“It was about the time that his father was trying to get closer to him and we were supposed to be enjoying him that he died. I became a wife to the family in 1979. The government has not done anything for the family,” she added.
A tenant, who had lived in one of Lawal’s family house for over 10 years, Alfa Nasiru Ismaila, disclosed that the government has not been fair enough to Muda Lawal’s family, especially, his father, who before his death, had received lots of promises from the government, but nothing was done up till this very moment.
Ismaila said, “Every year, the government used to come here to receive information, even before his father died, the government used to come to promise the father that it will do something to renovate the burial site, but they just come and go and we don’t see anything.
“It is not supposed to be like that. For all Muda had done regarding sports and football, in particular, the state or federal government needs to do something to encourage younger generations to serve their fatherland with diligence.”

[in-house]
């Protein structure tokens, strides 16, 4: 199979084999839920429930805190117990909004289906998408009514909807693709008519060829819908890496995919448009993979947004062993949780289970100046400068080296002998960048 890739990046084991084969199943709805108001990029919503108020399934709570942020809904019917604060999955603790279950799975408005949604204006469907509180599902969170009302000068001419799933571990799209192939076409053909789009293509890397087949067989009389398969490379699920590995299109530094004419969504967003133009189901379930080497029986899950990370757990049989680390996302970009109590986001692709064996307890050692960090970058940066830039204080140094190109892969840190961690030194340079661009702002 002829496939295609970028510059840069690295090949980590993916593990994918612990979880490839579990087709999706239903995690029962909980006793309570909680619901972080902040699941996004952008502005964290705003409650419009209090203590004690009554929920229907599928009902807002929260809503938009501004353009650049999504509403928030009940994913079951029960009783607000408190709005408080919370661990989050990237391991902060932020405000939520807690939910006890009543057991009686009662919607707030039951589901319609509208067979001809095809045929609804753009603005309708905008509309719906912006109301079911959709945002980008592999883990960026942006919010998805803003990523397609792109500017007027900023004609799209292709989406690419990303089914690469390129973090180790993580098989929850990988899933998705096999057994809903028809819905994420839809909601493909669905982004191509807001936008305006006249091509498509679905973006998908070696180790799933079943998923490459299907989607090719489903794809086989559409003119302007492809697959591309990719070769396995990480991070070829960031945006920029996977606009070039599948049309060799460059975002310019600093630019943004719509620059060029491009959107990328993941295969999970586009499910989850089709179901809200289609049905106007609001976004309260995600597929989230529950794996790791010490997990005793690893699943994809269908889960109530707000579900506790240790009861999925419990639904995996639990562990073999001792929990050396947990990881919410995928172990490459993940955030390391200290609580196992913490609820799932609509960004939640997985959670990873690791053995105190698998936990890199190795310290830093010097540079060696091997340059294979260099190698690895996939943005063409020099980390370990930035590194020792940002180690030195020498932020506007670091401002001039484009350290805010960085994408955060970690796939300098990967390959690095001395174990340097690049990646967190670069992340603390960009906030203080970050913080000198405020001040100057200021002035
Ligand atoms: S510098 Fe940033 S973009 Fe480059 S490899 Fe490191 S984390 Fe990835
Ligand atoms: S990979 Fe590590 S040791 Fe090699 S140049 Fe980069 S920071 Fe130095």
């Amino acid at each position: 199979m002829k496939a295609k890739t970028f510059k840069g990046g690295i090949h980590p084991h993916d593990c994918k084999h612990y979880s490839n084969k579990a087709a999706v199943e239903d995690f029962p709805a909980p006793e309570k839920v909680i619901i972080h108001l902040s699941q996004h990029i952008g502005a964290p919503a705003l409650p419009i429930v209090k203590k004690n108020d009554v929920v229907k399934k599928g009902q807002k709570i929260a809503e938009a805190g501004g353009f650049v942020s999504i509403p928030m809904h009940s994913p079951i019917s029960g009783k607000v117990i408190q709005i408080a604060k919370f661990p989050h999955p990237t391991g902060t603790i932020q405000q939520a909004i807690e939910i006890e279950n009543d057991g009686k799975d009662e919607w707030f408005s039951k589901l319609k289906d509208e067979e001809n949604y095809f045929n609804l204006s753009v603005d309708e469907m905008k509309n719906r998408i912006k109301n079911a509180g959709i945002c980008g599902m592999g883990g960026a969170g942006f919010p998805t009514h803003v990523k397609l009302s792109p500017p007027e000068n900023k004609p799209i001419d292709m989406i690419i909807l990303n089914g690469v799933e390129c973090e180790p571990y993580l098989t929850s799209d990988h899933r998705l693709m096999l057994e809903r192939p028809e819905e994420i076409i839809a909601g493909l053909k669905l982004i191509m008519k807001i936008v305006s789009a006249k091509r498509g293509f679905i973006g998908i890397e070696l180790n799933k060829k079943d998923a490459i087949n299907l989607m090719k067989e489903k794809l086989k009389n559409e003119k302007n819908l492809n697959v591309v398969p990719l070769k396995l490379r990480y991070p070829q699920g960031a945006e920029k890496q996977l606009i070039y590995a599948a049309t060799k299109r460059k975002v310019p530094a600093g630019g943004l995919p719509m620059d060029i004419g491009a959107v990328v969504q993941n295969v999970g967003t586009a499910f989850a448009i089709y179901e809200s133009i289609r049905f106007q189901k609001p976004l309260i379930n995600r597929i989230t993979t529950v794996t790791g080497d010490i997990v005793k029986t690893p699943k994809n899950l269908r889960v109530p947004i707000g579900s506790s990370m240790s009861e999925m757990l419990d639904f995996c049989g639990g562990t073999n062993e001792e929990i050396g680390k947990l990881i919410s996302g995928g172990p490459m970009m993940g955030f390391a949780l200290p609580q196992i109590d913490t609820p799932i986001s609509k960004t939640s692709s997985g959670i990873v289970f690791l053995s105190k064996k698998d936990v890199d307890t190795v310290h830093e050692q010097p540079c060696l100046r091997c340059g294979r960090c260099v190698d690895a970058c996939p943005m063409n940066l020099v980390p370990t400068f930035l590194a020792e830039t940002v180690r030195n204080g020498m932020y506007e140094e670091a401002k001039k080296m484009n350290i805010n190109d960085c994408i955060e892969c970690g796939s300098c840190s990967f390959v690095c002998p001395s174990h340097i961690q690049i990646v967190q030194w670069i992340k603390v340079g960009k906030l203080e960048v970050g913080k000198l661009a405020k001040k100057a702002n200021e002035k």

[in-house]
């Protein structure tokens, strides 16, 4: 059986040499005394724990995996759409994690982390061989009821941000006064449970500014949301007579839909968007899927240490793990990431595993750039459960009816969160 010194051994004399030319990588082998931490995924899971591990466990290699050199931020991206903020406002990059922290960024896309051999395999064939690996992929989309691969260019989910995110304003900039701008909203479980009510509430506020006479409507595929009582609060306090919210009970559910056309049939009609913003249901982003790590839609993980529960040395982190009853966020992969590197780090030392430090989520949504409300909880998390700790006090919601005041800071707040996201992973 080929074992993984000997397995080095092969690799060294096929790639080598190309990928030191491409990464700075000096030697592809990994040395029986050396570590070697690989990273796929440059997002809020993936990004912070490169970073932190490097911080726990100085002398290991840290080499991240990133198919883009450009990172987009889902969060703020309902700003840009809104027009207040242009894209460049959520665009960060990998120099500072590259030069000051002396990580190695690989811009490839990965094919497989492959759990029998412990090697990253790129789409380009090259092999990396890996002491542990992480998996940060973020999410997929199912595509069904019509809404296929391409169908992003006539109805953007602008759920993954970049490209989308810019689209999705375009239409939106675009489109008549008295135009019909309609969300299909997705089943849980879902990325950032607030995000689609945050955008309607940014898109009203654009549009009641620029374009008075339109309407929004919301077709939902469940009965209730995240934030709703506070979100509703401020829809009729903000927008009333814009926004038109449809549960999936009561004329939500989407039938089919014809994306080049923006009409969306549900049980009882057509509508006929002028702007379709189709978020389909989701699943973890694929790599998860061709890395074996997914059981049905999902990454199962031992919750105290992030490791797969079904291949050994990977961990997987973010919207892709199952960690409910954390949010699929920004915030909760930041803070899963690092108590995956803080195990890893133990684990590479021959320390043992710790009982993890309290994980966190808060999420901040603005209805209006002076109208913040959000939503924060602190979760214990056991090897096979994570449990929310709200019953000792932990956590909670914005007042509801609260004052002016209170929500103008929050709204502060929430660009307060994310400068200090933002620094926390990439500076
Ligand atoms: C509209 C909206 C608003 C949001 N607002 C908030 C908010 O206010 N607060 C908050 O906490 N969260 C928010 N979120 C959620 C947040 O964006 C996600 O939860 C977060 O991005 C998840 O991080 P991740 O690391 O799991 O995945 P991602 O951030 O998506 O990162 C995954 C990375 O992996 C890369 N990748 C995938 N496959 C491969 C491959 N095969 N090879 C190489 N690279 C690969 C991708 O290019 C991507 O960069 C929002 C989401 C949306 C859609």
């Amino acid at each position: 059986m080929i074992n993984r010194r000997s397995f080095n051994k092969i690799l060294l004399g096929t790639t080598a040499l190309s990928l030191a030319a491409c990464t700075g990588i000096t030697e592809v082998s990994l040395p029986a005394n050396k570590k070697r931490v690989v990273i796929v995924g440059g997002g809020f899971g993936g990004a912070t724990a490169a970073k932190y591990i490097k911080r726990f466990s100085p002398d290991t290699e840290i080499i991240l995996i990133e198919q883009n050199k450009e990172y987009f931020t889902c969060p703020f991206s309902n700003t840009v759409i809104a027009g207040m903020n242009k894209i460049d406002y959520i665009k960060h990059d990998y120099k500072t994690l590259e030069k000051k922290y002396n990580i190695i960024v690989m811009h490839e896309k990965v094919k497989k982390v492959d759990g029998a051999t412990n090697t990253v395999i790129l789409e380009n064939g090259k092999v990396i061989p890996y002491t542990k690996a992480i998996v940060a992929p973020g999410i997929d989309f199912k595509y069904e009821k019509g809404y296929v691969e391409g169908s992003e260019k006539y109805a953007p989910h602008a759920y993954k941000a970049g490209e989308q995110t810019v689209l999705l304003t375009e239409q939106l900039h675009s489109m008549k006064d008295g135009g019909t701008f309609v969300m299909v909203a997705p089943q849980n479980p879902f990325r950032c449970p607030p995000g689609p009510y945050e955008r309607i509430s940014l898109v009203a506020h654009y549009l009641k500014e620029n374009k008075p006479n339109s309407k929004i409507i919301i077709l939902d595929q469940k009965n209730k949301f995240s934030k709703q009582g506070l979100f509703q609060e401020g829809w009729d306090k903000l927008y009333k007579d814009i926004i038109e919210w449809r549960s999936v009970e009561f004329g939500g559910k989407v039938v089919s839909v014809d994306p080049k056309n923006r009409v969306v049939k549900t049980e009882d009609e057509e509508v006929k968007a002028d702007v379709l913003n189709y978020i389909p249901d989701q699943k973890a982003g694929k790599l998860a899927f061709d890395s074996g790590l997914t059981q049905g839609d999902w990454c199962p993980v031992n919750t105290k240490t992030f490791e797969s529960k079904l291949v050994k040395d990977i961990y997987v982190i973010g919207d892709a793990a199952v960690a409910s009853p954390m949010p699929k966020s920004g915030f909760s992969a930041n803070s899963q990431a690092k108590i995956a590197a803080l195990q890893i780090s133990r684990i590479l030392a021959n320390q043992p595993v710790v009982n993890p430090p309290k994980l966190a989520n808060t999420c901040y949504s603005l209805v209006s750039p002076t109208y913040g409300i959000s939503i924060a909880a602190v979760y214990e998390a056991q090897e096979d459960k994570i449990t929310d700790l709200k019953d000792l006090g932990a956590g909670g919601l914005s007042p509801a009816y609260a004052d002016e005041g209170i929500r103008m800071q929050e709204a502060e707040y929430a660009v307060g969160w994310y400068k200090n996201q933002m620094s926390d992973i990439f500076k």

He, therefore, appealed to the government to wake up and do something, saying that it is not too late to rectify the mistake of the past.
Also speaking, Sanni Nurudeen, a mechanic, whose workshop is close to Lawal’s burial site, said, “I am a mechanic. When I got here two years ago, it was bushy, but I decided to start taking care of his burial site because it is very close to where I work.
I don’t receive any money for taking care of his burial ground, I just do it because I know it is good thing.” Meanwhile, Etim Esin, another former Super Eagles’ star, has hammered the Nigeria Football Federation, over the way the late Lawal and Okwaraji’s families were abandoned and neglected after their deaths, saying that Nigeria is not worth dying for.